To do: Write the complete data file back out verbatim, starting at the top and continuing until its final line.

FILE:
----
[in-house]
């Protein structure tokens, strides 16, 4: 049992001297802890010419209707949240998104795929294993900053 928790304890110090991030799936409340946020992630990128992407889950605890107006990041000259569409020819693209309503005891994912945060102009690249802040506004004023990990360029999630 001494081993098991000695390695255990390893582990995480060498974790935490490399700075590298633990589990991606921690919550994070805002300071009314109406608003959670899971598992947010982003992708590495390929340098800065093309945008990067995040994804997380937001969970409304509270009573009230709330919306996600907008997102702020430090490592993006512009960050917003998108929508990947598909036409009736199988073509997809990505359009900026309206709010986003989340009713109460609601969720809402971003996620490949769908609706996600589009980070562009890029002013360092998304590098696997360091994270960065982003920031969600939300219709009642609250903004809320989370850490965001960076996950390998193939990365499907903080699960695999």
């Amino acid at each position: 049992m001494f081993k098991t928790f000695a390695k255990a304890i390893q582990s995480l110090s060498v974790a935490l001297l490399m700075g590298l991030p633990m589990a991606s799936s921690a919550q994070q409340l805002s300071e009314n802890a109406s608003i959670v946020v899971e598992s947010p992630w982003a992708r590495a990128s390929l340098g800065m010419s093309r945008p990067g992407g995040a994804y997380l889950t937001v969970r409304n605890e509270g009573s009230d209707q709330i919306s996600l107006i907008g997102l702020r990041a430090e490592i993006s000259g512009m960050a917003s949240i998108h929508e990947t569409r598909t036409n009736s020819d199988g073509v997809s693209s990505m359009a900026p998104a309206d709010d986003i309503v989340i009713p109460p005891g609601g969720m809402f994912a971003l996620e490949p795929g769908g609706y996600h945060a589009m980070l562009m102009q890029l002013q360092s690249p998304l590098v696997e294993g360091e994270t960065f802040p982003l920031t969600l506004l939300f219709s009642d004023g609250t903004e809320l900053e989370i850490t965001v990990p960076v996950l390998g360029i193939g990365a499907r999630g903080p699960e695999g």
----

[in-house]
């Protein structure tokens, strides 16, 4: 049992001297802890010419209707949240998104795929294993900053 928790304890110090991030799936409340946020992630990128992407889950605890107006990041000259569409020819693209309503005891994912945060102009690249802040506004004023990990360029999630 001494081993098991000695390695255990390893582990995480060498974790935490490399700075590298633990589990991606921690919550994070805002300071009314109406608003959670899971598992947010982003992708590495390929340098800065093309945008990067995040994804997380937001969970409304509270009573009230709330919306996600907008997102702020430090490592993006512009960050917003998108929508990947598909036409009736199988073509997809990505359009900026309206709010986003989340009713109460609601969720809402971003996620490949769908609706996600589009980070562009890029002013360092998304590098696997360091994270960065982003920031969600939300219709009642609250903004809320989370850490965001960076996950390998193939990365499907903080699960695999």
């Amino acid at each position: 049992m001494f081993k098991t928790f000695a390695k255990a304890i390893q582990s995480l110090s060498v974790a935490l001297l490399m700075g590298l991030p633990m589990a991606s799936s921690a919550q994070q409340l805002s300071e009314n802890a109406s608003i959670v946020v899971e598992s947010p992630w982003a992708r590495a990128s390929l340098g800065m010419s093309r945008p990067g992407g995040a994804y997380l889950t937001v969970r409304n605890e509270g009573s009230d209707q709330i919306s996600l107006i907008g997102l702020r990041a430090e490592i993006s000259g512009m960050a917003s949240i998108h929508e990947t569409r598909t036409n009736s020819d199988g073509v997809s693209s990505m359009a900026p998104a309206d709010d986003i309503v989340i009713p109460p005891g609601g969720m809402f994912a971003l996620e490949p795929g769908g609706y996600h945060a589009m980070l562009m102009q890029l002013q360092s690249p998304l590098v696997e294993g360091e994270t960065f802040p982003l920031t969600l506004l939300f219709s009642d004023g609250t903004e809320l900053e989370i850490t965001v990990p960076v996950l390998g360029i193939g990365a499907r999630g903080p699960e695999g």